Foreign Minister Maxime Verhagen said Tuesday that Iran denied that a Dutch citizen detained in Tehran had been sentenced to death.
Speaking during a debate with parliament, Verhagen said he had summoned the Iranian ambassador to the Netherlands after reports that Abdoullah al-Mansouri was about to be executed. He said he received assurances that the reports were incorrect.
"I made it clear that it would have dire consequences for our relationship with Iran in the future" if a death sentence were carried out, Verhagen told parliament.
Al-Mansouri, who holds both Dutch and Iranian nationality, was arrested in Syria last year and turned over to Tehran, reportedly on terrorism charges.
Dutch supporters call al-Mansouri a human rights activist, and he was given a royal decoration in 2001 for his work. He is reportedly a leader of an opposition group called the Ahvazi Liberation Organization, which supports the Arab Ahvazi people in Iran.
Verhagen said that the formal charges against al-Mansouri are unknown, and the Netherlands has no access to details of his case.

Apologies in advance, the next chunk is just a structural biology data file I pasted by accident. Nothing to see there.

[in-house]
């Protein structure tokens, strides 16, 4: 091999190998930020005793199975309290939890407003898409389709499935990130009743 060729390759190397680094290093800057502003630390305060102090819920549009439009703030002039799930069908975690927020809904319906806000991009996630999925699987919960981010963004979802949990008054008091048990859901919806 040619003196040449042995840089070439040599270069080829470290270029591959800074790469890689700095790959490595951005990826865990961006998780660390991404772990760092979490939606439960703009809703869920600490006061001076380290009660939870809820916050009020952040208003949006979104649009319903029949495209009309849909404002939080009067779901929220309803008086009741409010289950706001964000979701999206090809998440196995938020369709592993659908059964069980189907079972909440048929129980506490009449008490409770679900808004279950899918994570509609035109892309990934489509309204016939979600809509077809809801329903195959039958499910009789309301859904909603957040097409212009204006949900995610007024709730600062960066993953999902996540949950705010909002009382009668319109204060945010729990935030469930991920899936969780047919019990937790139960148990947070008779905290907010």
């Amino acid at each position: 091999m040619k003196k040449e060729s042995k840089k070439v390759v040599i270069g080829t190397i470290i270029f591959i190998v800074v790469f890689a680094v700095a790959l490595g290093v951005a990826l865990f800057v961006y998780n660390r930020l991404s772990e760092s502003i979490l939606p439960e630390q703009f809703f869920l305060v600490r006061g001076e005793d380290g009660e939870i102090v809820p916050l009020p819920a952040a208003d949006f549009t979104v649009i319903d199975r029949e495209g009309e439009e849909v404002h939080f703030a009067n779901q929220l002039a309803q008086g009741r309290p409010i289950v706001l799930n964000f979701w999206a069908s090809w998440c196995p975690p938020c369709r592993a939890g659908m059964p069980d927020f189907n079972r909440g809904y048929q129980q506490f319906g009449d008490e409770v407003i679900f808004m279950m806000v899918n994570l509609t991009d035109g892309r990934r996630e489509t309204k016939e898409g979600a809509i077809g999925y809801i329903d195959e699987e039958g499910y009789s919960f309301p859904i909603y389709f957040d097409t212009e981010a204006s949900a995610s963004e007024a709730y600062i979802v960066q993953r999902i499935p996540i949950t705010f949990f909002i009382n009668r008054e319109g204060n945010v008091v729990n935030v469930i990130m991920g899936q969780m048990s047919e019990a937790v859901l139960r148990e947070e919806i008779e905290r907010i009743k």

"They say he's Iranian, and ... they don't recognize his Dutch nationality, and so we have a dispute over consular access," Verhagen said.
In January, U.N. human rights experts accused Iran of executing at least three Ahvazi men arrested in June 2006 on charges including intent to destabilize Iran and overthrow its government.
Verhagen said the Dutch government was continuing to lobby for al-Mansouri's release, and he was sending the highest-ranking bureaucrat in the Dutch foreign ministry as an envoy to Tehran to demand access to al-Mansouri.
One hundred years ago today ended the most grueling of wars involving disgusting conditions for soldiers and at least 17 million deaths. We learnt nothing.
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